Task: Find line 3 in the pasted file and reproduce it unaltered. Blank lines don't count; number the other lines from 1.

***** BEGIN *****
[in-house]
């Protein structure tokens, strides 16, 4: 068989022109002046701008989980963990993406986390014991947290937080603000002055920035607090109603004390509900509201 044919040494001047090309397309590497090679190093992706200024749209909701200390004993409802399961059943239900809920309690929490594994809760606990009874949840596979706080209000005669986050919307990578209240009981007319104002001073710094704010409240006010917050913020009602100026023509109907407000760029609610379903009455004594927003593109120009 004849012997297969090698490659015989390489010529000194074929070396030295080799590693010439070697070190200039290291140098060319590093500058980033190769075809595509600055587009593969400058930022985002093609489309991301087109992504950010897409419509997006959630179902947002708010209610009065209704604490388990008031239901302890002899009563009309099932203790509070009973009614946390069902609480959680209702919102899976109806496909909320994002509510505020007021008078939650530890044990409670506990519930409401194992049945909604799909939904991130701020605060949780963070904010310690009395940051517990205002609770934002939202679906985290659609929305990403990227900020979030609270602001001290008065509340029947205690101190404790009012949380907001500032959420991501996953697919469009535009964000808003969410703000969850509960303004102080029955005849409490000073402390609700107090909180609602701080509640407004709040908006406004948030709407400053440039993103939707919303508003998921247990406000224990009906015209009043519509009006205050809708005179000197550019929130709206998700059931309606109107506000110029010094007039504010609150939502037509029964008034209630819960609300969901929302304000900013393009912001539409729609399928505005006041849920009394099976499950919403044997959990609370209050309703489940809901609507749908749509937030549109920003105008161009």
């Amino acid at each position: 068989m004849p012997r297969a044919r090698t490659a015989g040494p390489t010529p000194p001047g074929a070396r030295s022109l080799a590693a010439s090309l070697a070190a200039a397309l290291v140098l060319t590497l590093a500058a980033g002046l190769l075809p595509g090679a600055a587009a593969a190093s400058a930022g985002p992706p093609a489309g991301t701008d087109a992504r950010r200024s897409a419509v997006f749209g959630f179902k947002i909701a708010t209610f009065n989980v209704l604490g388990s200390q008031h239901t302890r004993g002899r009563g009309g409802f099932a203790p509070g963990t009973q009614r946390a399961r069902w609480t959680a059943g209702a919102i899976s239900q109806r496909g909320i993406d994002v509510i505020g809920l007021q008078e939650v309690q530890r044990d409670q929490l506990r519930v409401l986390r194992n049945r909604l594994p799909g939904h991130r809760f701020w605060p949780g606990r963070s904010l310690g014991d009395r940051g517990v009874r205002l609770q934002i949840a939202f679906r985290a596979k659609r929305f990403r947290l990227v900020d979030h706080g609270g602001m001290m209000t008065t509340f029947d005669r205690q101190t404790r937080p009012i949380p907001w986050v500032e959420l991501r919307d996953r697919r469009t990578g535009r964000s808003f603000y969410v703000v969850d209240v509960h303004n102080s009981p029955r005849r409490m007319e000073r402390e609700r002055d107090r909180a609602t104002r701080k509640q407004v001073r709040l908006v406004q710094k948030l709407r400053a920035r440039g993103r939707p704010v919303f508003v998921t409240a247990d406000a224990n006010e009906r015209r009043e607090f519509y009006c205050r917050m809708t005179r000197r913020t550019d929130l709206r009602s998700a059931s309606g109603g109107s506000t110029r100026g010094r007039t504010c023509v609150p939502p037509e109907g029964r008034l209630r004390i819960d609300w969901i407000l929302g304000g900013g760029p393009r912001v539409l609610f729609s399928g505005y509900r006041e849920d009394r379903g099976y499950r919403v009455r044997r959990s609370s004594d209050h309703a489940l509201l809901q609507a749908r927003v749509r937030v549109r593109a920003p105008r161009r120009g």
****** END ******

């Amino acid at each position: 068989m004849p012997r297969a044919r090698t490659a015989g040494p390489t010529p000194p001047g074929a070396r030295s022109l080799a590693a010439s090309l070697a070190a200039a397309l290291v140098l060319t590497l590093a500058a980033g002046l190769l075809p595509g090679a600055a587009a593969a190093s400058a930022g985002p992706p093609a489309g991301t701008d087109a992504r950010r200024s897409a419509v997006f749209g959630f179902k947002i909701a708010t209610f009065n989980v209704l604490g388990s200390q008031h239901t302890r004993g002899r009563g009309g409802f099932a203790p509070g963990t009973q009614r946390a399961r069902w609480t959680a059943g209702a919102i899976s239900q109806r496909g909320i993406d994002v509510i505020g809920l007021q008078e939650v309690q530890r044990d409670q929490l506990r519930v409401l986390r194992n049945r909604l594994p799909g939904h991130r809760f701020w605060p949780g606990r963070s904010l310690g014991d009395r940051g517990v009874r205002l609770q934002i949840a939202f679906r985290a596979k659609r929305f990403r947290l990227v900020d979030h706080g609270g602001m001290m209000t008065t509340f029947d005669r205690q101190t404790r937080p009012i949380p907001w986050v500032e959420l991501r919307d996953r697919r469009t990578g535009r964000s808003f603000y969410v703000v969850d209240v509960h303004n102080s009981p029955r005849r409490m007319e000073r402390e609700r002055d107090r909180a609602t104002r701080k509640q407004v001073r709040l908006v406004q710094k948030l709407r400053a920035r440039g993103r939707p704010v919303f508003v998921t409240a247990d406000a224990n006010e009906r015209r009043e607090f519509y009006c205050r917050m809708t005179r000197r913020t550019d929130l709206r009602s998700a059931s309606g109603g109107s506000t110029r100026g010094r007039t504010c023509v609150p939502p037509e109907g029964r008034l209630r004390i819960d609300w969901i407000l929302g304000g900013g760029p393009r912001v539409l609610f729609s399928g505005y509900r006041e849920d009394r379903g099976y499950r919403v009455r044997r959990s609370s004594d209050h309703a489940l509201l809901q609507a749908r927003v749509r937030v549109r593109a920003p105008r161009r120009g």